4. Prep your pacer(s).
Your pacer can be an incredible support to you in the most challenging points of your 100-mile journey. Ideally, they have prior experience with ultrarunning and the course. However, that is not always the case, and even if it is, each runner has unique needs and desires from his/her pacer.
Specify ahead of time what you perceive to be your most important attributes in a pacer. Do you want someone who is chatty and will keep you entertained? Or would you prefer a “drill sergeant” who is there primarily to keep you moving, eating, drinking and giving you splits? Maybe a little of both? Do you prefer that they run ahead, beside or in front? Even if you think you know what you want, all of that could change depending on how your race is going, so be prepared for that, too. Things happen in a 100-mile race that don’t happen in many other events — even in other long-distance running or triathlons — so if your pacer is new to ultra, make sure they are aware that there will almost certainly come a time when it gets rough, and potentially really rough. Talk with your pacer before the race about how you would like them to deal with those rough spots, because decisions made in the moment can come back to haunt you (e.g. “Just how committed to finishing are you really?”).
Ultimately, it is the pacer’s job to help get you to the finish line, so clear communication up front regarding potential nutritional or physical issues will go a long way in making sure they do what you want.
Finally, one somewhat unique aspect of Leadville is that your pacer is allowed to “mule” for you by taking some of your gear if you choose (pack, water bottle, etc.). If you plan to do that, decide what that will entail so they can plan their own gear accordingly.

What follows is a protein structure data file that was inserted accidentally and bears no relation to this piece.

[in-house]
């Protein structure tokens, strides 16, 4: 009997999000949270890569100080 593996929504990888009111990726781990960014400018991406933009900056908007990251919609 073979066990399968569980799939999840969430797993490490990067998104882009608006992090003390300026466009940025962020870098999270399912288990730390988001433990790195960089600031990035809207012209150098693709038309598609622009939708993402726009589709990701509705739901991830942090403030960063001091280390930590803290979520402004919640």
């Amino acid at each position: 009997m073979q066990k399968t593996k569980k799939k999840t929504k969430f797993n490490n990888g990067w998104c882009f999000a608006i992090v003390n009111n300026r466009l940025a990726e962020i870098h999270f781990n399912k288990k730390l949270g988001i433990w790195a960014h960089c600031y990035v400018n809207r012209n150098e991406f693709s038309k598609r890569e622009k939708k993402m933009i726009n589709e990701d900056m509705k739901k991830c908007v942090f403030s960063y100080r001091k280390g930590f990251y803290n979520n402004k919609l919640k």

5. Be prepared to be self-sufficient.
Here’s the part where I contradict it all. You know the saying about “the best laid plans?” Well, in the unlikely event something unforeseen happens, you cannot blame your crew or pacer. Be aware of what is at the aid stations and be prepared to go it solo if something goes wrong. The aid stations are well stocked with nutrition/hydration essentials, and your drop bags should contain everything else you really need. This is your race, your journey and in the end — while it may not have been possible to get to race day without the love and support of family and friends — once the gun goes off it really is you, your legs and your “grit, guts, and determination” that will get you back to the red carpet on Sixth Street in less than 30 hours. You can do it! We do this for fun, remember?
Best of luck to all. I have enjoyed sharing a little of this experience with you and look forward to seeing you all on the course in a few weeks and, if all goes well, at the finish line.
Note: If you are still looking for crew and pacers, many of the local Life Time members as well as lots of local runners and enthusiasts may be willing to help. One great option may be to post on the Leadville Race Series Facebook page or reach out to me personally at firstname.lastname@example.org. I can’t make any promises, but I can surely get the word out.